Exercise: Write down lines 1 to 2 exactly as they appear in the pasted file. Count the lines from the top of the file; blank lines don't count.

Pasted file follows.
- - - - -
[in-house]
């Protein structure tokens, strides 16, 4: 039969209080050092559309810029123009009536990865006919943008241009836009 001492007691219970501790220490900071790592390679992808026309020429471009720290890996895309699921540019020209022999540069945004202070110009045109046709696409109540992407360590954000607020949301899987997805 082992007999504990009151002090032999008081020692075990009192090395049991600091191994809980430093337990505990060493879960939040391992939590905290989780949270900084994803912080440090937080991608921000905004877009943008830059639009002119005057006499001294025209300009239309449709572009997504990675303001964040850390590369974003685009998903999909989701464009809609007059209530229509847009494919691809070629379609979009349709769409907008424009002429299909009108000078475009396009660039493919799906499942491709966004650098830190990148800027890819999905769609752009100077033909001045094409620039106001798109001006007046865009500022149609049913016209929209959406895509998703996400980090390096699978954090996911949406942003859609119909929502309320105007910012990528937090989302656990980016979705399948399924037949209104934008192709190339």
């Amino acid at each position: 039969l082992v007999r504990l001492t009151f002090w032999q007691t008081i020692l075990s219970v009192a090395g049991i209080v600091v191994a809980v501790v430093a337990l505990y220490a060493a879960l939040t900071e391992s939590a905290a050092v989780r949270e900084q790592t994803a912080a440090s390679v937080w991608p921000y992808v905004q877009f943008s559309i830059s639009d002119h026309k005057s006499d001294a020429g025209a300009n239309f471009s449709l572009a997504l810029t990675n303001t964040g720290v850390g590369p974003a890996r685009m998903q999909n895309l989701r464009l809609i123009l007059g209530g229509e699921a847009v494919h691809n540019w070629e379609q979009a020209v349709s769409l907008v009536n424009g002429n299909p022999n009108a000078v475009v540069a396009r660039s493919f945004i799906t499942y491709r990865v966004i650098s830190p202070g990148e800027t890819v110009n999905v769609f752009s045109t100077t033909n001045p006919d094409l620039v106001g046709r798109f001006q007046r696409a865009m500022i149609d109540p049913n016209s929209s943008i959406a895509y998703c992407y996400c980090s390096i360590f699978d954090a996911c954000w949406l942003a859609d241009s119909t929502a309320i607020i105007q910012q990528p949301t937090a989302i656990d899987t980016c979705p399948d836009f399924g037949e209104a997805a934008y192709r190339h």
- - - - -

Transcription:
[in-house]
């Protein structure tokens, strides 16, 4: 039969209080050092559309810029123009009536990865006919943008241009836009 001492007691219970501790220490900071790592390679992808026309020429471009720290890996895309699921540019020209022999540069945004202070110009045109046709696409109540992407360590954000607020949301899987997805 082992007999504990009151002090032999008081020692075990009192090395049991600091191994809980430093337990505990060493879960939040391992939590905290989780949270900084994803912080440090937080991608921000905004877009943008830059639009002119005057006499001294025209300009239309449709572009997504990675303001964040850390590369974003685009998903999909989701464009809609007059209530229509847009494919691809070629379609979009349709769409907008424009002429299909009108000078475009396009660039493919799906499942491709966004650098830190990148800027890819999905769609752009100077033909001045094409620039106001798109001006007046865009500022149609049913016209929209959406895509998703996400980090390096699978954090996911949406942003859609119909929502309320105007910012990528937090989302656990980016979705399948399924037949209104934008192709190339």